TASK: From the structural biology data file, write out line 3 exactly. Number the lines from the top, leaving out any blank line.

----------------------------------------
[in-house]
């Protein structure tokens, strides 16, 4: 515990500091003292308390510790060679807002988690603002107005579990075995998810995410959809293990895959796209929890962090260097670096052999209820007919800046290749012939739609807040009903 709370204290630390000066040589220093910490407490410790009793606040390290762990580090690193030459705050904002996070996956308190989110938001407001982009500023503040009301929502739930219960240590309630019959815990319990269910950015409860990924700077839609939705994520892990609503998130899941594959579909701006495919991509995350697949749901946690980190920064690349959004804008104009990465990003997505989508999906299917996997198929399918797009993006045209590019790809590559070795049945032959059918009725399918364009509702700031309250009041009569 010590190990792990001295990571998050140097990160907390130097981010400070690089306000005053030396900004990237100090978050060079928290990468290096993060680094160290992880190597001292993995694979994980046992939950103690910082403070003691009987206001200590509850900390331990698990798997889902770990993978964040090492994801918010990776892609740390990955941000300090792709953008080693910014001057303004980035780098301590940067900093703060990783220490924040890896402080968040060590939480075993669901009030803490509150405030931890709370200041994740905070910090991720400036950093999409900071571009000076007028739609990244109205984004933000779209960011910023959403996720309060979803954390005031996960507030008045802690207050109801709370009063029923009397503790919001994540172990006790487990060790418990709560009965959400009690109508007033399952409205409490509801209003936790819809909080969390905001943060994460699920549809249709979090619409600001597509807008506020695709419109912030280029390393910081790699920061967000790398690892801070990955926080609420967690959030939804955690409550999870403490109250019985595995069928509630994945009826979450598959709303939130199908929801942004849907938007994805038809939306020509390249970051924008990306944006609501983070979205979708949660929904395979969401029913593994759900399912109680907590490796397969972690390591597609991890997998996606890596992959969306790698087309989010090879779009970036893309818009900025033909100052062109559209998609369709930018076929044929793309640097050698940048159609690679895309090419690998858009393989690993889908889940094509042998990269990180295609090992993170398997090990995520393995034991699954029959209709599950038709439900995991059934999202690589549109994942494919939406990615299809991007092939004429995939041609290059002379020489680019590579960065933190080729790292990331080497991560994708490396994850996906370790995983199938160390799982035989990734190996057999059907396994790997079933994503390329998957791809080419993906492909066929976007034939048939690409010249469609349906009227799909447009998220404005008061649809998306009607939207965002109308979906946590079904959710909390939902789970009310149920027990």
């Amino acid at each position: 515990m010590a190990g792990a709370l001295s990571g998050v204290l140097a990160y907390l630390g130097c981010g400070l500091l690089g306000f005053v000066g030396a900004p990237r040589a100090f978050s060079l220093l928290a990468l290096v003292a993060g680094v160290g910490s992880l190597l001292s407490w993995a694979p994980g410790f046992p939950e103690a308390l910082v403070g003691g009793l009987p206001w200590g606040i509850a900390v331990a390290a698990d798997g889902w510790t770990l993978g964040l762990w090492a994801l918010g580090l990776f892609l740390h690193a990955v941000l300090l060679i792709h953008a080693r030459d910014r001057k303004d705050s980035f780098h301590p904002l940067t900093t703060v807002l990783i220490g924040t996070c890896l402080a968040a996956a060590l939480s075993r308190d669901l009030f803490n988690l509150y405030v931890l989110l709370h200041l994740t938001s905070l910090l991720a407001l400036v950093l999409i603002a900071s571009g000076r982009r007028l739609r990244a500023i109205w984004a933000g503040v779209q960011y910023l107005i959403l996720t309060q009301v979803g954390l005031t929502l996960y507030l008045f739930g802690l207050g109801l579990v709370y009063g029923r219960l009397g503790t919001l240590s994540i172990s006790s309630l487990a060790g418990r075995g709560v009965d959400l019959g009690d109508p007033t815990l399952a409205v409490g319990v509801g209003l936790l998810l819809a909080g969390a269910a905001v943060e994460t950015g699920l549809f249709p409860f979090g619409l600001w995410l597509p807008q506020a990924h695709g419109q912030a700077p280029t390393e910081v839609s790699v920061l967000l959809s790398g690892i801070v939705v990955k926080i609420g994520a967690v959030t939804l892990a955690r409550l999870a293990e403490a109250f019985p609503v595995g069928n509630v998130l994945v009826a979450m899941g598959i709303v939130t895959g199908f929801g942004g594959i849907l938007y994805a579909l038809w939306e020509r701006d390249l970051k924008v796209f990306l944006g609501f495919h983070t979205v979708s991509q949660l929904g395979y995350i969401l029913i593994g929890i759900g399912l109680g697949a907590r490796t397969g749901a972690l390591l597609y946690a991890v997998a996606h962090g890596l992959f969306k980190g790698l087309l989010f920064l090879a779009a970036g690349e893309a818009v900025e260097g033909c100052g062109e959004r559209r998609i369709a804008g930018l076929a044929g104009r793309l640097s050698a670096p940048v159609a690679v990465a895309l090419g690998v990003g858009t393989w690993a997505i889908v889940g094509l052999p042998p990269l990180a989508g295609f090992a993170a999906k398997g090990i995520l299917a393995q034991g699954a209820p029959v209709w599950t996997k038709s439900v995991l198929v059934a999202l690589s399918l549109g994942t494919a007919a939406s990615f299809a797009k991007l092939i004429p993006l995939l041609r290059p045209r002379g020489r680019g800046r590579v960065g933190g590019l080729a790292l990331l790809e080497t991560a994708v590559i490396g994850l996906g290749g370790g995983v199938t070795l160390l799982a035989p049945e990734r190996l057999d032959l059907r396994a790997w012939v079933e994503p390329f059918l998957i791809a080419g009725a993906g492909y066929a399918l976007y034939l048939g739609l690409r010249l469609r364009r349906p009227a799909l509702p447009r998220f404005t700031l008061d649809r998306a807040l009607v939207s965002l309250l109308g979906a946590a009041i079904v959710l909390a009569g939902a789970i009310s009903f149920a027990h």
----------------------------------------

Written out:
């Amino acid at each position: 515990m010590a190990g792990a709370l001295s990571g998050v204290l140097a990160y907390l630390g130097c981010g400070l500091l690089g306000f005053v000066g030396a900004p990237r040589a100090f978050s060079l220093l928290a990468l290096v003292a993060g680094v160290g910490s992880l190597l001292s407490w993995a694979p994980g410790f046992p939950e103690a308390l910082v403070g003691g009793l009987p206001w200590g606040i509850a900390v331990a390290a698990d798997g889902w510790t770990l993978g964040l762990w090492a994801l918010g580090l990776f892609l740390h690193a990955v941000l300090l060679i792709h953008a080693r030459d910014r001057k303004d705050s980035f780098h301590p904002l940067t900093t703060v807002l990783i220490g924040t996070c890896l402080a968040a996956a060590l939480s075993r308190d669901l009030f803490n988690l509150y405030v931890l989110l709370h200041l994740t938001s905070l910090l991720a407001l400036v950093l999409i603002a900071s571009g000076r982009r007028l739609r990244a500023i109205w984004a933000g503040v779209q960011y910023l107005i959403l996720t309060q009301v979803g954390l005031t929502l996960y507030l008045f739930g802690l207050g109801l579990v709370y009063g029923r219960l009397g503790t919001l240590s994540i172990s006790s309630l487990a060790g418990r075995g709560v009965d959400l019959g009690d109508p007033t815990l399952a409205v409490g319990v509801g209003l936790l998810l819809a909080g969390a269910a905001v943060e994460t950015g699920l549809f249709p409860f979090g619409l600001w995410l597509p807008q506020a990924h695709g419109q912030a700077p280029t390393e910081v839609s790699v920061l967000l959809s790398g690892i801070v939705v990955k926080i609420g994520a967690v959030t939804l892990a955690r409550l999870a293990e403490a109250f019985p609503v595995g069928n509630v998130l994945v009826a979450m899941g598959i709303v939130t895959g199908f929801g942004g594959i849907l938007y994805a579909l038809w939306e020509r701006d390249l970051k924008v796209f990306l944006g609501f495919h983070t979205v979708s991509q949660l929904g395979y995350i969401l029913i593994g929890i759900g399912l109680g697949a907590r490796t397969g749901a972690l390591l597609y946690a991890v997998a996606h962090g890596l992959f969306k980190g790698l087309l989010f920064l090879a779009a970036g690349e893309a818009v900025e260097g033909c100052g062109e959004r559209r998609i369709a804008g930018l076929a044929g104009r793309l640097s050698a670096p940048v159609a690679v990465a895309l090419g690998v990003g858009t393989w690993a997505i889908v889940g094509l052999p042998p990269l990180a989508g295609f090992a993170a999906k398997g090990i995520l299917a393995q034991g699954a209820p029959v209709w599950t996997k038709s439900v995991l198929v059934a999202l690589s399918l549109g994942t494919a007919a939406s990615f299809a797009k991007l092939i004429p993006l995939l041609r290059p045209r002379g020489r680019g800046r590579v960065g933190g590019l080729a790292l990331l790809e080497t991560a994708v590559i490396g994850l996906g290749g370790g995983v199938t070795l160390l799982a035989p049945e990734r190996l057999d032959l059907r396994a790997w012939v079933e994503p390329f059918l998957i791809a080419g009725a993906g492909y066929a399918l976007y034939l048939g739609l690409r010249l469609r364009r349906p009227a799909l509702p447009r998220f404005t700031l008061d649809r998306a807040l009607v939207s965002l309250l109308g979906a946590a009041i079904v959710l909390a009569g939902a789970i009310s009903f149920a027990h």